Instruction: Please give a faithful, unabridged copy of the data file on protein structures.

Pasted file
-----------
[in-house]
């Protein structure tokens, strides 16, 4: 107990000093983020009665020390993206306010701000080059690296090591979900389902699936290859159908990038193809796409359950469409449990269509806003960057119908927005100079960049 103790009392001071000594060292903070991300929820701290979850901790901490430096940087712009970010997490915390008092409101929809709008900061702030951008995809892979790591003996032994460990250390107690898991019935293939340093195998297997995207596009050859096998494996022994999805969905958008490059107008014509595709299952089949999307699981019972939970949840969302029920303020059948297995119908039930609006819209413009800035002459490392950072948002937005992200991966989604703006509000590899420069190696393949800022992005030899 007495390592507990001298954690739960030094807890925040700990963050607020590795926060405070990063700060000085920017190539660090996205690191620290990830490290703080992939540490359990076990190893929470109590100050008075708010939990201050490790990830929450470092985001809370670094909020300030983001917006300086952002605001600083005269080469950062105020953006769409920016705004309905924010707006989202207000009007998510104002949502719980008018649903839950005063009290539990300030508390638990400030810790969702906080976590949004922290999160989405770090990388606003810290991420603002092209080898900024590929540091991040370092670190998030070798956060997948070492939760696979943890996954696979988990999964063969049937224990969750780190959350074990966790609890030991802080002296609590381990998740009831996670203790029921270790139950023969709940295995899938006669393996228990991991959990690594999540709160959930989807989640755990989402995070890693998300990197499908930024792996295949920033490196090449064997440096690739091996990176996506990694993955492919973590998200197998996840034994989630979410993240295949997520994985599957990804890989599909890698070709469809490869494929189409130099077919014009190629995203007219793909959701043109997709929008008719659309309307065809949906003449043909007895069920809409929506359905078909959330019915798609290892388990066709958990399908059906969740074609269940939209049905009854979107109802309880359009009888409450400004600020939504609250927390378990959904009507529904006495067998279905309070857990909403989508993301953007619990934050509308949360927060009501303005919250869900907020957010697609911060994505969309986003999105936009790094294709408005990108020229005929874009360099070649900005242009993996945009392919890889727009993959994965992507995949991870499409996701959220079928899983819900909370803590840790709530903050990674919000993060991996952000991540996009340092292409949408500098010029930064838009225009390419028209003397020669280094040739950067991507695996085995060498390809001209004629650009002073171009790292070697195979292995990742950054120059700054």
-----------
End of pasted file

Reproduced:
[in-house]
């Protein structure tokens, strides 16, 4: 107990000093983020009665020390993206306010701000080059690296090591979900389902699936290859159908990038193809796409359950469409449990269509806003960057119908927005100079960049 103790009392001071000594060292903070991300929820701290979850901790901490430096940087712009970010997490915390008092409101929809709008900061702030951008995809892979790591003996032994460990250390107690898991019935293939340093195998297997995207596009050859096998494996022994999805969905958008490059107008014509595709299952089949999307699981019972939970949840969302029920303020059948297995119908039930609006819209413009800035002459490392950072948002937005992200991966989604703006509000590899420069190696393949800022992005030899 007495390592507990001298954690739960030094807890925040700990963050607020590795926060405070990063700060000085920017190539660090996205690191620290990830490290703080992939540490359990076990190893929470109590100050008075708010939990201050490790990830929450470092985001809370670094909020300030983001917006300086952002605001600083005269080469950062105020953006769409920016705004309905924010707006989202207000009007998510104002949502719980008018649903839950005063009290539990300030508390638990400030810790969702906080976590949004922290999160989405770090990388606003810290991420603002092209080898900024590929540091991040370092670190998030070798956060997948070492939760696979943890996954696979988990999964063969049937224990969750780190959350074990966790609890030991802080002296609590381990998740009831996670203790029921270790139950023969709940295995899938006669393996228990991991959990690594999540709160959930989807989640755990989402995070890693998300990197499908930024792996295949920033490196090449064997440096690739091996990176996506990694993955492919973590998200197998996840034994989630979410993240295949997520994985599957990804890989599909890698070709469809490869494929189409130099077919014009190629995203007219793909959701043109997709929008008719659309309307065809949906003449043909007895069920809409929506359905078909959330019915798609290892388990066709958990399908059906969740074609269940939209049905009854979107109802309880359009009888409450400004600020939504609250927390378990959904009507529904006495067998279905309070857990909403989508993301953007619990934050509308949360927060009501303005919250869900907020957010697609911060994505969309986003999105936009790094294709408005990108020229005929874009360099070649900005242009993996945009392919890889727009993959994965992507995949991870499409996701959220079928899983819900909370803590840790709530903050990674919000993060991996952000991540996009340092292409949408500098010029930064838009225009390419028209003397020669280094040739950067991507695996085995060498390809001209004629650009002073171009790292070697195979292995990742950054120059700054």